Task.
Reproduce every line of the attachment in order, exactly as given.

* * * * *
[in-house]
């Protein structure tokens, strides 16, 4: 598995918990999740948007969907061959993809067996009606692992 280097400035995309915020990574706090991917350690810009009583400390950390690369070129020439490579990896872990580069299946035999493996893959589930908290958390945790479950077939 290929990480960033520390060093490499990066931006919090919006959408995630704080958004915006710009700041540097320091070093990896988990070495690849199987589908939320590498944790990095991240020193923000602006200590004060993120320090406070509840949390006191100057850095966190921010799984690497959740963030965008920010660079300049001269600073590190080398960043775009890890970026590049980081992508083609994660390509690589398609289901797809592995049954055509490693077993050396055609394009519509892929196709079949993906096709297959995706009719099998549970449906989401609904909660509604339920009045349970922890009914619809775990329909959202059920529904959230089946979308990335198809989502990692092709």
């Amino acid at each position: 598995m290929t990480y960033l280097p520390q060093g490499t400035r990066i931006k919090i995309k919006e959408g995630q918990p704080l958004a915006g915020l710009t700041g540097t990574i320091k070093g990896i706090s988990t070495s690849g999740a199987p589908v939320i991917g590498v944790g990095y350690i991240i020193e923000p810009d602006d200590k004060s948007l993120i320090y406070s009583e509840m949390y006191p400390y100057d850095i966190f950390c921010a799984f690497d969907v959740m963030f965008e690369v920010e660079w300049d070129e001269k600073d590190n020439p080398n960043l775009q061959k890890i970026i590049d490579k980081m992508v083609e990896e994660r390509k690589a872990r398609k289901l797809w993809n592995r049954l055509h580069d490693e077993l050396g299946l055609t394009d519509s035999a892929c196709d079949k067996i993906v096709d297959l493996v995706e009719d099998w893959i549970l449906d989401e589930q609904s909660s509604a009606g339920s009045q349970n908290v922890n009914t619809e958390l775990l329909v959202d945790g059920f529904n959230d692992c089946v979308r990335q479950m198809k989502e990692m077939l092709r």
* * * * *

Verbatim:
[in-house]
């Protein structure tokens, strides 16, 4: 598995918990999740948007969907061959993809067996009606692992 280097400035995309915020990574706090991917350690810009009583400390950390690369070129020439490579990896872990580069299946035999493996893959589930908290958390945790479950077939 290929990480960033520390060093490499990066931006919090919006959408995630704080958004915006710009700041540097320091070093990896988990070495690849199987589908939320590498944790990095991240020193923000602006200590004060993120320090406070509840949390006191100057850095966190921010799984690497959740963030965008920010660079300049001269600073590190080398960043775009890890970026590049980081992508083609994660390509690589398609289901797809592995049954055509490693077993050396055609394009519509892929196709079949993906096709297959995706009719099998549970449906989401609904909660509604339920009045349970922890009914619809775990329909959202059920529904959230089946979308990335198809989502990692092709």
């Amino acid at each position: 598995m290929t990480y960033l280097p520390q060093g490499t400035r990066i931006k919090i995309k919006e959408g995630q918990p704080l958004a915006g915020l710009t700041g540097t990574i320091k070093g990896i706090s988990t070495s690849g999740a199987p589908v939320i991917g590498v944790g990095y350690i991240i020193e923000p810009d602006d200590k004060s948007l993120i320090y406070s009583e509840m949390y006191p400390y100057d850095i966190f950390c921010a799984f690497d969907v959740m963030f965008e690369v920010e660079w300049d070129e001269k600073d590190n020439p080398n960043l775009q061959k890890i970026i590049d490579k980081m992508v083609e990896e994660r390509k690589a872990r398609k289901l797809w993809n592995r049954l055509h580069d490693e077993l050396g299946l055609t394009d519509s035999a892929c196709d079949k067996i993906v096709d297959l493996v995706e009719d099998w893959i549970l449906d989401e589930q609904s909660s509604a009606g339920s009045q349970n908290v922890n009914t619809e958390l775990l329909v959202d945790g059920f529904n959230d692992c089946v979308r990335q479950m198809k989502e990692m077939l092709r």